Cobalt Strike has never been more popular, as adversaries are increasingly adopting it as their favorite C2 tool. Adversaries—ransomware operators in particular—rely substantially on Cobalt Strike’s core functionalities as they seek to deepen their foothold in their victims’ environments. Its speed, flexibility, and advanced features are likely contributing factors as to why ransomware attacks have been ticking upward in recent years. Some of the most notorious ransomware operators— including groups like Conti, Ryuk, and REvil/Sodinokibi—are known to rely heavily on Cobalt Strike in their attacks.
The security community is embracing the fact that whatever functional label you place on Cobalt Strike, it’s here to stay, it’s implicated in all variety of intrusions, and it’s our duty to defend against it. Luckily for defenders, over the course of this past year the security community has produced a plethora of great technical analysis and detection opportunities around preventing and investigating Cobalt Strike. Some of the more common detection strategies documented in public reporting include:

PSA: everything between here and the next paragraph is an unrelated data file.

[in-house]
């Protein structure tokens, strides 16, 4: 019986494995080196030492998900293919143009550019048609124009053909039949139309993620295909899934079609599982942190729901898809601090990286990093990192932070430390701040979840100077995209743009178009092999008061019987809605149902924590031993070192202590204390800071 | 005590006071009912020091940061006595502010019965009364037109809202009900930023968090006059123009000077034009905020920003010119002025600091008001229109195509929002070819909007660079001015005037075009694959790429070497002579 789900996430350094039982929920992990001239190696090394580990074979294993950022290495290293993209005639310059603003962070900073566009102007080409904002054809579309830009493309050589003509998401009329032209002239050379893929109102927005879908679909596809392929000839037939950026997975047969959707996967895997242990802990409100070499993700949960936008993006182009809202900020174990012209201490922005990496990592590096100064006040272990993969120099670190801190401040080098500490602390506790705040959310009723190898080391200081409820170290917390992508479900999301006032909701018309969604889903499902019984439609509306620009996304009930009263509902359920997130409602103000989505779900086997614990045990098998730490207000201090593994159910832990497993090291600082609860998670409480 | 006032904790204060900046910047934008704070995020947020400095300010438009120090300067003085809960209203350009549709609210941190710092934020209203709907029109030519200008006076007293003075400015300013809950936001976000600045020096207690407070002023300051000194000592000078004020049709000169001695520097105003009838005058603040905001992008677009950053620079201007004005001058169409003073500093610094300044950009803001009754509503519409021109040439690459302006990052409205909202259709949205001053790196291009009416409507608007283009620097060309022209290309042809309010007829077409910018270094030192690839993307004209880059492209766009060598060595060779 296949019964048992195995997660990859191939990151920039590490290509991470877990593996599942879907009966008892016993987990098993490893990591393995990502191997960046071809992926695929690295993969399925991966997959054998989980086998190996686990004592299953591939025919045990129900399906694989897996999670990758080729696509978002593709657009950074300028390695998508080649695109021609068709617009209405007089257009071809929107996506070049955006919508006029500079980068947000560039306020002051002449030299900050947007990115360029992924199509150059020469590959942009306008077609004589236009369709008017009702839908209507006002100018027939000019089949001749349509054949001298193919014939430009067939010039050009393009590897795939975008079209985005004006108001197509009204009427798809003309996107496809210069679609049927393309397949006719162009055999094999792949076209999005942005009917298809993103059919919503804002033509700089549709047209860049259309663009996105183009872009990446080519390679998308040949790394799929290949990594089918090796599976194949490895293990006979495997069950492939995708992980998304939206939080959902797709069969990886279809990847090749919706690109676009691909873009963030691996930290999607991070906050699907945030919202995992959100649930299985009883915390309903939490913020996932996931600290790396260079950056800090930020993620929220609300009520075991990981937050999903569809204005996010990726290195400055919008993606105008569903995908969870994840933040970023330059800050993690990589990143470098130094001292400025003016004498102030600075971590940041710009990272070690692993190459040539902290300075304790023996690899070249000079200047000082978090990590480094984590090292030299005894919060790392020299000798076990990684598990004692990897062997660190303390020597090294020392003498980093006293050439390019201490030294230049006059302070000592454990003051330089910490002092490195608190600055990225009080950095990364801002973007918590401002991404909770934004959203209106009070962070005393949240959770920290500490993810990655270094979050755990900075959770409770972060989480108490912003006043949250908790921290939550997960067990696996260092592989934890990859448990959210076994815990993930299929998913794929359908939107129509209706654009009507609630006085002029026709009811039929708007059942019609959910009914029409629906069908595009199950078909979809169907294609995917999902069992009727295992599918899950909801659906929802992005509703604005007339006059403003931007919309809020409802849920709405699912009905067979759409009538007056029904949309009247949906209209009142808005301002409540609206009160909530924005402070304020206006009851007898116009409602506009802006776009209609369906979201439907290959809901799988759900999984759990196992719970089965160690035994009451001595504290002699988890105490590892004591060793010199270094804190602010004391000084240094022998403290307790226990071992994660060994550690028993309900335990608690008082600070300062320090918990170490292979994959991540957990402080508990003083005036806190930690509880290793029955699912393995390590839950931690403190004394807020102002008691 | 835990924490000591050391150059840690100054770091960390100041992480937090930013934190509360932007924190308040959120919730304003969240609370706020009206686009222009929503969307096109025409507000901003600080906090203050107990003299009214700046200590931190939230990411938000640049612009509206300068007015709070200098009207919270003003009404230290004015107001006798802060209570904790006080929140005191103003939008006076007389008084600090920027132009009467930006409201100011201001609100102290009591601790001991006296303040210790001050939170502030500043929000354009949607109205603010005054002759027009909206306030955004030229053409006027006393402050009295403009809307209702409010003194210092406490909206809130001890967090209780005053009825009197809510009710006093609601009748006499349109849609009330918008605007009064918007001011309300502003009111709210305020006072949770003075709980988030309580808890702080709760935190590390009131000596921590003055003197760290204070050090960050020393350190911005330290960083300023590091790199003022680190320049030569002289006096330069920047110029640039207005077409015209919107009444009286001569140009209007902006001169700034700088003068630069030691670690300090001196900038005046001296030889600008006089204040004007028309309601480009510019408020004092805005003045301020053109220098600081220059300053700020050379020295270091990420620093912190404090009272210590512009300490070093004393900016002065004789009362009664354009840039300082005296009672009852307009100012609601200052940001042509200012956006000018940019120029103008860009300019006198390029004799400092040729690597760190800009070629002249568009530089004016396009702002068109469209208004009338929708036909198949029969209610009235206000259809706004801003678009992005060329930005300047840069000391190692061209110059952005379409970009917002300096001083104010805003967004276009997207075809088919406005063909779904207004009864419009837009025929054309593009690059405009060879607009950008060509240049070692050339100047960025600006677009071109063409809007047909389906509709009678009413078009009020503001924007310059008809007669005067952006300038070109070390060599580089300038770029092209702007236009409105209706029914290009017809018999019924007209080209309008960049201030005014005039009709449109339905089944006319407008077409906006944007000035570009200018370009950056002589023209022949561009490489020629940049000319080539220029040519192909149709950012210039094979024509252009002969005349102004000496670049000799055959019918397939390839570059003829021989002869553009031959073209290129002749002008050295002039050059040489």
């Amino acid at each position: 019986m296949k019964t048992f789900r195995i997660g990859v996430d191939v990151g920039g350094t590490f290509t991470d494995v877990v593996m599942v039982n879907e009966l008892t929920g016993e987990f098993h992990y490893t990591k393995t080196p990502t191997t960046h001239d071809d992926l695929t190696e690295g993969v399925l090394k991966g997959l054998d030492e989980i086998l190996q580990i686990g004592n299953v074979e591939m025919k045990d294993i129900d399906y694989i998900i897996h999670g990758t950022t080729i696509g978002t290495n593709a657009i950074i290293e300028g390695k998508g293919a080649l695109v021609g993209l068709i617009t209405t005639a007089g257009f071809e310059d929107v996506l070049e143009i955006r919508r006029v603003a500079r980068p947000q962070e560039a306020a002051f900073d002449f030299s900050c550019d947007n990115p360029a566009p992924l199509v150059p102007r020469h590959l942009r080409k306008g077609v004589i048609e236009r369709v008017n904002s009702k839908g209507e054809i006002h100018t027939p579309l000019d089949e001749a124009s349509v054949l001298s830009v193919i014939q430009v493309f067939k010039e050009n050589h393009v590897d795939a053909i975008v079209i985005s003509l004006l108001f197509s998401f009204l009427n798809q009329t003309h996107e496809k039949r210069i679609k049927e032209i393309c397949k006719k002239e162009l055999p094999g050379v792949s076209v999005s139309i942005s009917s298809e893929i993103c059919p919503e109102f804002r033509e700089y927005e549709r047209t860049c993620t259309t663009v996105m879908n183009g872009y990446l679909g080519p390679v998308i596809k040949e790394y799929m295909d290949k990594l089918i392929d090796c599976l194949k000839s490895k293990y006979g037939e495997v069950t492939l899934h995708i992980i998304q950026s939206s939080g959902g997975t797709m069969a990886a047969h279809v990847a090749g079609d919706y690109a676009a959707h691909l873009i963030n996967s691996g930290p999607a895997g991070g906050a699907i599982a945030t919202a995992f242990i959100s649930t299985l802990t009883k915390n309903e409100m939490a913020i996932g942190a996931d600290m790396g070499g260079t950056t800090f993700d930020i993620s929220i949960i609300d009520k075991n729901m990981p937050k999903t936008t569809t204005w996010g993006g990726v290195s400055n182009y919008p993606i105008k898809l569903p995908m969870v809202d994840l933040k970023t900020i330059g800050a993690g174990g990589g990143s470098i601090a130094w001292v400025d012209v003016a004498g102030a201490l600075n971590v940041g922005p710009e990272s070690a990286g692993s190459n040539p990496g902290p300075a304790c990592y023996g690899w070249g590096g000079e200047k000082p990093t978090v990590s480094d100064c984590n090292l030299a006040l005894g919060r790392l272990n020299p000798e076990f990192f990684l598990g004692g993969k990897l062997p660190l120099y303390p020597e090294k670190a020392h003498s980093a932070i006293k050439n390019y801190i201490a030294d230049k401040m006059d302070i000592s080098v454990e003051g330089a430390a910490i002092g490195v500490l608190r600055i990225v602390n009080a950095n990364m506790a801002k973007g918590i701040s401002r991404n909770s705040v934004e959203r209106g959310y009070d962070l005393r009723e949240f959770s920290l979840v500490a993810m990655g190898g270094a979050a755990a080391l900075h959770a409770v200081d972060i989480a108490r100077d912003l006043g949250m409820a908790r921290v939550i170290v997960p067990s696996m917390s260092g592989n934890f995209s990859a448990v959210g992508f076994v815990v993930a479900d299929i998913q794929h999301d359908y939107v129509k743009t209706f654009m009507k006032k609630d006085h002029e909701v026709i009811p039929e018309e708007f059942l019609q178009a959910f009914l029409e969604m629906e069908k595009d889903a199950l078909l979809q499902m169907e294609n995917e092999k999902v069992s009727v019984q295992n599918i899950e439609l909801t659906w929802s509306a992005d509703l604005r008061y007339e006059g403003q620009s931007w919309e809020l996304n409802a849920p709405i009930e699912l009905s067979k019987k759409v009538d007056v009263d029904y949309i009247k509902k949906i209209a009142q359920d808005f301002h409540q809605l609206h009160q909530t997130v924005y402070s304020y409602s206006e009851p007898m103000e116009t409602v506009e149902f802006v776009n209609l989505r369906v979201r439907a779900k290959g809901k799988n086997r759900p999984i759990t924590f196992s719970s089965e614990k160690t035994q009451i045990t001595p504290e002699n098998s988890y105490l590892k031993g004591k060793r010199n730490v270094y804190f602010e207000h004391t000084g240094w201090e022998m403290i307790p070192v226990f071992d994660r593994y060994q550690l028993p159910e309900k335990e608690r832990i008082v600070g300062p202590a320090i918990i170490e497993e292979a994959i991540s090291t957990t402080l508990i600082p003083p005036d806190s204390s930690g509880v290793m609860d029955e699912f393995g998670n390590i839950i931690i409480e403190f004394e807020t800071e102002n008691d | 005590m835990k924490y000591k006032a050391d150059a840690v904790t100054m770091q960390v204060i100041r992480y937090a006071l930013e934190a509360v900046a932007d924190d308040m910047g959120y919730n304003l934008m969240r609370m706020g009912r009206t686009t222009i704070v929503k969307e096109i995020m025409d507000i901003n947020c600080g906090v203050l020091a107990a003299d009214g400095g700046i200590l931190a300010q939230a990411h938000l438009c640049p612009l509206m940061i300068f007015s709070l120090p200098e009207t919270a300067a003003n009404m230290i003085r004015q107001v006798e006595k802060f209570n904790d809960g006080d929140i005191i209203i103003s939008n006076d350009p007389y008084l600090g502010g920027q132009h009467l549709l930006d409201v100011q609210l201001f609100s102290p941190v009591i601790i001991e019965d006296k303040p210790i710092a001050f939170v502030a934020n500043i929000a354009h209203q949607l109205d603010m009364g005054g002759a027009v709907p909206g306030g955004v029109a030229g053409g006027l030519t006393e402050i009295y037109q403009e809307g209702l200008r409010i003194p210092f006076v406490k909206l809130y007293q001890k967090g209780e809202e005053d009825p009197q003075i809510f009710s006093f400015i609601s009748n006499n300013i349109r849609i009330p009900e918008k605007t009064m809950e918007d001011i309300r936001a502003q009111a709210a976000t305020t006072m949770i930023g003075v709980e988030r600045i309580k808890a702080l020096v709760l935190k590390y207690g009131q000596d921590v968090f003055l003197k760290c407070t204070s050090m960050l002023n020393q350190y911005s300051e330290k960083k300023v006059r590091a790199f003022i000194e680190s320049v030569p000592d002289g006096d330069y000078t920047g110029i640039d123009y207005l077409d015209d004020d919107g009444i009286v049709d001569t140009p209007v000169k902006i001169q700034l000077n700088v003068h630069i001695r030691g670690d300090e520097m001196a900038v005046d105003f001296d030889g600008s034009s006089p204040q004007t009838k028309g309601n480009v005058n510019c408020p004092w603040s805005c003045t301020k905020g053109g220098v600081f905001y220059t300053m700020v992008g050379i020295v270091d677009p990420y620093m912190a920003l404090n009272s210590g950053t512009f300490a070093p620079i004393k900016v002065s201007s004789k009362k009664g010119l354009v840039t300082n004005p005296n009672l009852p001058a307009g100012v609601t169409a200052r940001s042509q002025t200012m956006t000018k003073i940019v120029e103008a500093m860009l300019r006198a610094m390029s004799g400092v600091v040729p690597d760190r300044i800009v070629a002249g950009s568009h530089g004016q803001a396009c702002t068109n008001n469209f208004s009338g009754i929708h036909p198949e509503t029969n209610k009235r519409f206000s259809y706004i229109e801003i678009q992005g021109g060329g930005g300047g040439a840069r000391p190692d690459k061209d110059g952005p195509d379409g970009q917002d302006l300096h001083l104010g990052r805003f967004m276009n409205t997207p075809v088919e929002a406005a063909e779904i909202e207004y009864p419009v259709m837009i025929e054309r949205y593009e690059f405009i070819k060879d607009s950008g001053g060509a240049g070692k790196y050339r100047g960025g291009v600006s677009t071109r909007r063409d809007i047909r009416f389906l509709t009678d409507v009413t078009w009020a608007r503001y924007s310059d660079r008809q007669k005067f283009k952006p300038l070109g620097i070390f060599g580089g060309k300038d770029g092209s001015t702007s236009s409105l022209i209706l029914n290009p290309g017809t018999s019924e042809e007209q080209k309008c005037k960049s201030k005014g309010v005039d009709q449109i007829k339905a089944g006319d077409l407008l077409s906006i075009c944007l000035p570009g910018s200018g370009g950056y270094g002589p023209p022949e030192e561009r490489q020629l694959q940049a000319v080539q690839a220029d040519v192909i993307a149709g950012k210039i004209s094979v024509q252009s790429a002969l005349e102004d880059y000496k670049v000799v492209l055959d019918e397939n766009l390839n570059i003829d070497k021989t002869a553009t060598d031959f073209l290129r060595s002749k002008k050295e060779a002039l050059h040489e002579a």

- command-line monitoring
- public network infrastructure scanning
- in-memory scanning
- dynamic/static binary analysis
- abnormal process lineage
- network traffic monitoring
- baselining the prevalence of reconnaissance commands
Keep in mind that although many of these methods of detection can be easily bypassed with changes to the Cobalt Strike configurations, we highly suggest using them as a stopgap until your teams develop more advanced methods.
The security community has shared invaluable public resources on analyzing and detecting Cobalt Strike. Our detection opportunities from last year’s Threat Detection Report remain effective. For defenders getting started with understanding how the tool works and operates, we highly recommend reading each of the following resources because they all have unique takeaways and cover a majority of the most effective detection techniques: